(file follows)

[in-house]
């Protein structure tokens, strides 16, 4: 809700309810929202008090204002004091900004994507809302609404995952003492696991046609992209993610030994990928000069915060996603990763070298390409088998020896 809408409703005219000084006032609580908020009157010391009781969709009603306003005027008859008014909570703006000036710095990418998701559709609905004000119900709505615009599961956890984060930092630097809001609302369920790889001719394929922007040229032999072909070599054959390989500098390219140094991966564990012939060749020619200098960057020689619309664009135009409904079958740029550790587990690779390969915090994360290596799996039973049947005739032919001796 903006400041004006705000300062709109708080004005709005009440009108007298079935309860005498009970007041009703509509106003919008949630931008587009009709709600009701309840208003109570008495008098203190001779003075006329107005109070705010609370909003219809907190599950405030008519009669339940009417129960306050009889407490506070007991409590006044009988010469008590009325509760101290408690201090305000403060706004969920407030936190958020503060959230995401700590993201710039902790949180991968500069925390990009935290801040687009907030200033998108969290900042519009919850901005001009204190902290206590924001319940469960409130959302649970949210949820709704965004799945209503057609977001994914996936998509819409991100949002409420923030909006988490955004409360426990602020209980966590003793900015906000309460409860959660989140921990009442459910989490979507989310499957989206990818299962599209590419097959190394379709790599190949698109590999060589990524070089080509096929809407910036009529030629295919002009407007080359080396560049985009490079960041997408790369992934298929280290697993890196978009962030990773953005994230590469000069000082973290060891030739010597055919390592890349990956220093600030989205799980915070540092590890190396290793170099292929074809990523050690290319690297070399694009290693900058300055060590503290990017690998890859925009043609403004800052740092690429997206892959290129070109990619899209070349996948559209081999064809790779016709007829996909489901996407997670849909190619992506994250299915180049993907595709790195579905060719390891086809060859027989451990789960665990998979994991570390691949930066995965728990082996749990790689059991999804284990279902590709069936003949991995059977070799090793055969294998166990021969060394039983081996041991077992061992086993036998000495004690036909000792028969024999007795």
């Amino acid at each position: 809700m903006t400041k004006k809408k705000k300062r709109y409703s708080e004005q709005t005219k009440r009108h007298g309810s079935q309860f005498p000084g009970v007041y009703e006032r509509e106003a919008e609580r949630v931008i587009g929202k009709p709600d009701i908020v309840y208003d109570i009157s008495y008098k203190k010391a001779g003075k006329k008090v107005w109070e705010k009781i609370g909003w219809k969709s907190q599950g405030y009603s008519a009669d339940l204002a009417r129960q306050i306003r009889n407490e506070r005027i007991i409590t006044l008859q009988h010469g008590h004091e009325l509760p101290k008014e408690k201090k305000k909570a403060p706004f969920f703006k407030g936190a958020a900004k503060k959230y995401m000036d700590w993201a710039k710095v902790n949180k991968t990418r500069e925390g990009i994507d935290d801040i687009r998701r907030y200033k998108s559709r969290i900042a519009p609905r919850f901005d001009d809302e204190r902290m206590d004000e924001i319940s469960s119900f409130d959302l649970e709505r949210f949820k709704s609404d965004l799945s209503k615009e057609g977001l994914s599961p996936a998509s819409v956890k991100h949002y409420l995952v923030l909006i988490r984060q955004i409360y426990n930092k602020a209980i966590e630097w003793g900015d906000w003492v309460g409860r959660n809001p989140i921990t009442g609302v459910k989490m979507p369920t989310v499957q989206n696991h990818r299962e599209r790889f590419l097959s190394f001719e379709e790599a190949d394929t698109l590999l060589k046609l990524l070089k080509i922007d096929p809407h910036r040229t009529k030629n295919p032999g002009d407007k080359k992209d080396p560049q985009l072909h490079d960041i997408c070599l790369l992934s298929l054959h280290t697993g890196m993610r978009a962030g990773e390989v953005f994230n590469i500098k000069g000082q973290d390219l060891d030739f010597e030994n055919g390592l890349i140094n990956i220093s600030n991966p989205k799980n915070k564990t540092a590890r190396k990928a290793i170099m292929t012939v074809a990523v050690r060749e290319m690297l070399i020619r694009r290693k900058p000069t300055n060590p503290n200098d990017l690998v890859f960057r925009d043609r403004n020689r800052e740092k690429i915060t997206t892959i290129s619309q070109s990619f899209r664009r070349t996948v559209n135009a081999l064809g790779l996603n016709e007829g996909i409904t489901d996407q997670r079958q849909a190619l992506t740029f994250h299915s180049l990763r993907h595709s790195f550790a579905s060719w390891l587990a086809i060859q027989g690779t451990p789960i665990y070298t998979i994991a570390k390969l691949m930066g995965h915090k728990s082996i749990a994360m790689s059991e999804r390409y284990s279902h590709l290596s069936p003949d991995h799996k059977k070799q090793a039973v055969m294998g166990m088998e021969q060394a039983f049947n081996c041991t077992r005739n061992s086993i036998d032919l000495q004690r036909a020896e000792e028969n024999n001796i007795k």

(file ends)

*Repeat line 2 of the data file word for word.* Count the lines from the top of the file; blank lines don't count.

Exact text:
């Protein structure tokens, strides 16, 4: 809700309810929202008090204002004091900004994507809302609404995952003492696991046609992209993610030994990928000069915060996603990763070298390409088998020896 809408409703005219000084006032609580908020009157010391009781969709009603306003005027008859008014909570703006000036710095990418998701559709609905004000119900709505615009599961956890984060930092630097809001609302369920790889001719394929922007040229032999072909070599054959390989500098390219140094991966564990012939060749020619200098960057020689619309664009135009409904079958740029550790587990690779390969915090994360290596799996039973049947005739032919001796 903006400041004006705000300062709109708080004005709005009440009108007298079935309860005498009970007041009703509509106003919008949630931008587009009709709600009701309840208003109570008495008098203190001779003075006329107005109070705010609370909003219809907190599950405030008519009669339940009417129960306050009889407490506070007991409590006044009988010469008590009325509760101290408690201090305000403060706004969920407030936190958020503060959230995401700590993201710039902790949180991968500069925390990009935290801040687009907030200033998108969290900042519009919850901005001009204190902290206590924001319940469960409130959302649970949210949820709704965004799945209503057609977001994914996936998509819409991100949002409420923030909006988490955004409360426990602020209980966590003793900015906000309460409860959660989140921990009442459910989490979507989310499957989206990818299962599209590419097959190394379709790599190949698109590999060589990524070089080509096929809407910036009529030629295919002009407007080359080396560049985009490079960041997408790369992934298929280290697993890196978009962030990773953005994230590469000069000082973290060891030739010597055919390592890349990956220093600030989205799980915070540092590890190396290793170099292929074809990523050690290319690297070399694009290693900058300055060590503290990017690998890859925009043609403004800052740092690429997206892959290129070109990619899209070349996948559209081999064809790779016709007829996909489901996407997670849909190619992506994250299915180049993907595709790195579905060719390891086809060859027989451990789960665990998979994991570390691949930066995965728990082996749990790689059991999804284990279902590709069936003949991995059977070799090793055969294998166990021969060394039983081996041991077992061992086993036998000495004690036909000792028969024999007795």